But physical Israel failed in that responsibility (1 Corinthians 10:1-11). As spiritual Israel, followers of Jesus Christ are not to fail. Instead, our light has to shine brightly and show people the ways of our God.

Our light should affect those who are around us. And not just the people we personally know. Sometimes our example can have a great impact on people who quickly pass through our lives—the restaurant waiter, the hotel receptionist, a chance visitor in the workplace.

Peter said that our example should be such that those we encounter “may, by [our] good works which they observe, glorify God in the day of visitation” (1 Peter 2:12).

Lamp on a lampstand

Jesus continued, “Nor do they light a lamp and put it under a basket, but on a lampstand, and it gives light to all who are in the house” (Matthew 5:15).

Unlike a city on a hill, a lamp cannot normally be seen from a distance. A lamp doesn’t always put out a far-reaching light. Yet everyone within that lamp’s sphere of influence enjoys its benefits.

The light of God needs to be evident in our lives to those around us. While our light should not be obnoxious or glaring, God’s people should not cover their light or hide it so others can’t see it.

There are times when our light becomes hidden, particularly when we falter in times of trial. The apostle Peter was one of Christ’s closest friends and was present when He gave this sermon, yet he denied Him in front of multiple people for fear of death (Mark 14:66-72). We can easily cover our lights, and it does seem to make life easier at times.

Christ doesn’t give us that light to hide, however. Instead, God calls us to shine and to use our gifts to serve others and to serve Him and further His work (Matthew 25:14-30).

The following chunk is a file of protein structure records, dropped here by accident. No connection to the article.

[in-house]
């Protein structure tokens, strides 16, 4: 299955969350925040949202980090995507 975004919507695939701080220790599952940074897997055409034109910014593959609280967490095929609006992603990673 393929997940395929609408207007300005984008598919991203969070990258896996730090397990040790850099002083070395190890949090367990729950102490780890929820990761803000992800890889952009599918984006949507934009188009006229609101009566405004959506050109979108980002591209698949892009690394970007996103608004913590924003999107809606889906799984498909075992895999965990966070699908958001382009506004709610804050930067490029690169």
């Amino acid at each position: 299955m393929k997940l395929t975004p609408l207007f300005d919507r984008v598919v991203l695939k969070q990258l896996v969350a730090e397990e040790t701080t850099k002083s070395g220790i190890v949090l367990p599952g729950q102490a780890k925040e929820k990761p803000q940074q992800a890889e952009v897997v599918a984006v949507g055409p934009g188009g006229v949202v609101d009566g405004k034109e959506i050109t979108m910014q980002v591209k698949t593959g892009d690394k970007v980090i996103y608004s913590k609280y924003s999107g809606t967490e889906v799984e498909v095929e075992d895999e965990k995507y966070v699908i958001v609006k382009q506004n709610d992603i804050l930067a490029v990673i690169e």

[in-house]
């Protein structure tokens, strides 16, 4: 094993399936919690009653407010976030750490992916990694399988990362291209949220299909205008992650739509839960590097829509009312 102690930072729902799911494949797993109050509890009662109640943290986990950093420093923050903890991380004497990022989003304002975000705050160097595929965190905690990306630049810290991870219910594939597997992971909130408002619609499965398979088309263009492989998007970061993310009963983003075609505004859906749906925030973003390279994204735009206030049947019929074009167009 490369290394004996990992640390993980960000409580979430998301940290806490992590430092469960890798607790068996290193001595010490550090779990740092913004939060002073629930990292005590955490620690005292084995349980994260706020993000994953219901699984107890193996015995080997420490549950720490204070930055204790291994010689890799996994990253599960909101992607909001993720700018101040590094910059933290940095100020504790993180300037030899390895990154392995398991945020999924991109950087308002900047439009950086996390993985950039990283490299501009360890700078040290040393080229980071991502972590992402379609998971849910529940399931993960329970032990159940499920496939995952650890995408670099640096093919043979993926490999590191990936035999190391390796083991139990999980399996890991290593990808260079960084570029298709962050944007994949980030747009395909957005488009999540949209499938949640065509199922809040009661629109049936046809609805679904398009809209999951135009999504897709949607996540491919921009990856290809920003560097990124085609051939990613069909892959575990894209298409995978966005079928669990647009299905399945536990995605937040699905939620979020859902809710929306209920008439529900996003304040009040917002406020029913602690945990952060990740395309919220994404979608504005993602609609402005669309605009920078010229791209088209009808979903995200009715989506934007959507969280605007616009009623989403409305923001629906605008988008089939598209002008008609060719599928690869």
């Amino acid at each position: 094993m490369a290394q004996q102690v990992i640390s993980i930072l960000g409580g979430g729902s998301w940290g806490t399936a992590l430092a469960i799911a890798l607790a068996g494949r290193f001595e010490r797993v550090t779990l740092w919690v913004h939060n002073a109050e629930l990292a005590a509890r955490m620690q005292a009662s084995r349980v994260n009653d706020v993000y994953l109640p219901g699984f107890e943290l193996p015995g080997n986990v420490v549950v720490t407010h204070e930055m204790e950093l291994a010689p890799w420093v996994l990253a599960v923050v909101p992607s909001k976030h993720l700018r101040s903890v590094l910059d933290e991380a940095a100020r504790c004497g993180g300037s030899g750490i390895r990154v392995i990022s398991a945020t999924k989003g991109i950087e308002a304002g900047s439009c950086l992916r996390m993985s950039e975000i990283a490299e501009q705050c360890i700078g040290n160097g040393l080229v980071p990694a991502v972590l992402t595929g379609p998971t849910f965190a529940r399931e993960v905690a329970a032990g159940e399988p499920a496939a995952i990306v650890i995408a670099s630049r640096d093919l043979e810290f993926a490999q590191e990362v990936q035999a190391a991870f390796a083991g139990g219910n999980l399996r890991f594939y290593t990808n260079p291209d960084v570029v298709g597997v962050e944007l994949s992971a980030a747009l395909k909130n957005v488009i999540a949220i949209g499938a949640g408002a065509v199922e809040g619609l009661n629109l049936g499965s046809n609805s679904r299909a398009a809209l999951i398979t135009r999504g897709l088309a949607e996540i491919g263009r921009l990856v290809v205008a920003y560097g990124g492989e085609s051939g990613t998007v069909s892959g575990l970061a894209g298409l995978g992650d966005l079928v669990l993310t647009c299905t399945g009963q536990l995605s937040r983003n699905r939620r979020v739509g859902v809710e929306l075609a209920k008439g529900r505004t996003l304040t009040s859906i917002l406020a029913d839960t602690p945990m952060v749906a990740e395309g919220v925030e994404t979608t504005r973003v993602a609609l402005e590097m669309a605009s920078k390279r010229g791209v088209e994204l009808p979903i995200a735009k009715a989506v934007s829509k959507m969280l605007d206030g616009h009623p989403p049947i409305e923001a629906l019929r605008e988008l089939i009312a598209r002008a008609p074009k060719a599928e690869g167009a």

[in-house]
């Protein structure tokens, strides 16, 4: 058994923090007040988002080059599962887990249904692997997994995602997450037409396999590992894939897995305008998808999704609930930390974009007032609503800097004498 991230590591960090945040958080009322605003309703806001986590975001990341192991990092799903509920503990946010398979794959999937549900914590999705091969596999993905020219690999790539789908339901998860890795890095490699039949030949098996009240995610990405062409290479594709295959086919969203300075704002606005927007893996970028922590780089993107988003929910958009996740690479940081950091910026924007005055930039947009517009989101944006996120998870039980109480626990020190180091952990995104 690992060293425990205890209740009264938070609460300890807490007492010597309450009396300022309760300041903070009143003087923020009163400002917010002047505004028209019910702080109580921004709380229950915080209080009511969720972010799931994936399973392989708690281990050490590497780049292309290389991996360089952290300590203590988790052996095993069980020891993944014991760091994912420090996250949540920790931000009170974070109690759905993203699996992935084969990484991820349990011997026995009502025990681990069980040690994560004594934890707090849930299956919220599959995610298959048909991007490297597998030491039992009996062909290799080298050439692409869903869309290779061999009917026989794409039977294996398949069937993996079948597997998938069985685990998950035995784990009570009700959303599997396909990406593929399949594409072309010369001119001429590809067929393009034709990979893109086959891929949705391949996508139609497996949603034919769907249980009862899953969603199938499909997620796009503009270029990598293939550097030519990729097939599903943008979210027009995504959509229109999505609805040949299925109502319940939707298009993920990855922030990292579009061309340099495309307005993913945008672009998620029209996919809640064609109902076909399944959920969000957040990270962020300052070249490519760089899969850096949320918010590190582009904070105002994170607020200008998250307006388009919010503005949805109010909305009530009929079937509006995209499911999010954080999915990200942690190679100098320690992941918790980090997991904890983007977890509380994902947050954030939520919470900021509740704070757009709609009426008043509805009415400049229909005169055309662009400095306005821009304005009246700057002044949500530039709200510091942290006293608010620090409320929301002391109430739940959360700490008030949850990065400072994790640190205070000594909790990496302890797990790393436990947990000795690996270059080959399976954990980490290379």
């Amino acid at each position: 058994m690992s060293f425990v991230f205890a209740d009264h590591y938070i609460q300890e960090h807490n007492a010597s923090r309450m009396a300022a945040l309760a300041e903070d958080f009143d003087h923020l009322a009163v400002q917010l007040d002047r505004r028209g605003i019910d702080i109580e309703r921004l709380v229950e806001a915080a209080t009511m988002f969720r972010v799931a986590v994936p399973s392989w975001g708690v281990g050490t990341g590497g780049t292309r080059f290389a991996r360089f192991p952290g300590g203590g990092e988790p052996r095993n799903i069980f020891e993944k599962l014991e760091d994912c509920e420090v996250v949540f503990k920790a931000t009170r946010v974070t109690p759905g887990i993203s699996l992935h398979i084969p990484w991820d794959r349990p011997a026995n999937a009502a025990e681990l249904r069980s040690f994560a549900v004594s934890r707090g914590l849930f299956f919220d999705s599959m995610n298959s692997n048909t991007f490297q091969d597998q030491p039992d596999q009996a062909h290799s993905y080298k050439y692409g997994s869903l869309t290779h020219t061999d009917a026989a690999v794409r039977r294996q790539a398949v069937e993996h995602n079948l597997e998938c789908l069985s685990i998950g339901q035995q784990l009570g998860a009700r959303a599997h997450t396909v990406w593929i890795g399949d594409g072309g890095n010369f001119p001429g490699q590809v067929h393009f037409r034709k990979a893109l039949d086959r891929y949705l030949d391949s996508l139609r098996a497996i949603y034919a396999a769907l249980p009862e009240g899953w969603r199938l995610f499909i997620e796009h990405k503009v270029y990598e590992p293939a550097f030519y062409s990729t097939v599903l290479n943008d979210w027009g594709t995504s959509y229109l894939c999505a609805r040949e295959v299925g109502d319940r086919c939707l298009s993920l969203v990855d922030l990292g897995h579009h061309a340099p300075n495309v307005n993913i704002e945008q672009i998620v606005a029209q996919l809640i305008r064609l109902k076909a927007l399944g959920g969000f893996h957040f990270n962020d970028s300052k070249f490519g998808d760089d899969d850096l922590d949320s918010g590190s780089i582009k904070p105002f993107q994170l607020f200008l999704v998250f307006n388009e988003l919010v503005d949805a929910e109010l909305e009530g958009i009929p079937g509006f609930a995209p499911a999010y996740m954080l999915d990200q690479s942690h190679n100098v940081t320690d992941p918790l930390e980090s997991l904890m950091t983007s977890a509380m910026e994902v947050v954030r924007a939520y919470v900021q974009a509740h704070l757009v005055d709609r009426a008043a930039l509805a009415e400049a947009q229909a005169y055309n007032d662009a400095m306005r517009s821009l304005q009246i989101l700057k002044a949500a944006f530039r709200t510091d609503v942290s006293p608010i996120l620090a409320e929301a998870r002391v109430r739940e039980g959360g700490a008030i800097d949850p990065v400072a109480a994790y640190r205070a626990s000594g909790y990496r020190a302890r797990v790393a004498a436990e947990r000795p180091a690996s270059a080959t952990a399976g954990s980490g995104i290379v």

Peter himself did learn to be a light, as we can see by his powerful example of preaching the gospel in the book of Acts. And he recorded this advice about how to prepare to be a light: “But sanctify the Lord God in your hearts, and always be ready to give a defense to everyone who asks you a reason for the hope that is in you, with meekness and fear” (1 Peter 3:15).

Our personal lights may be small and not very far-reaching, but they can be bright. Those within our sphere of influence should be positively influenced and shown a part of God’s character through how we live.

The purpose of a light

Jesus continued, “Let your light so shine before men, that they may see your good works and glorify your Father in heaven” (Matthew 5:16). This final verse about light reveals the purpose behind our light and why it matters so much.

Our light doesn’t come from us, but is actually a reflection of God’s light. The Bible describes the law of God as a light. The law serves as a light that shows us how to live His way of life and helps keep us from stumbling in the dark (Psalm 119:105; Proverbs 6:23-24).

The Bible also explains that the true source of light is Jesus Christ, who declared, “I am the light of the world” (John 8:12). Whatever light we have results solely from the light that Christ gives to us.

As Christians reflecting Christ’s light, we must recognize that it’s not about getting praise for ourselves by the brightness of our light. Instead, we’re to make sure that Christ and the Father receive all the glory for our good deeds.

Our lights cannot convert people to Christ’s way of life—that requires God’s calling (John 6:44). But our examples are to be shining brightly—individually and collectively—with the purpose of leading others to glorify God when they are called.

Those God is calling now are to be shining examples in an increasingly dark world. We are to be the light of the world.

About the Author

Joshua Travers

Joshua Travers

Joshua Travers grew up and lives in Athens, Ohio. He graduated in 2016 with a bachelor’s degree in social studies and Spanish education from Ohio University. He also studied theology at Foundation Institute, Center for Biblical Education, in Allen, Texas and graduated with a certificate in biblical studies in May 2017.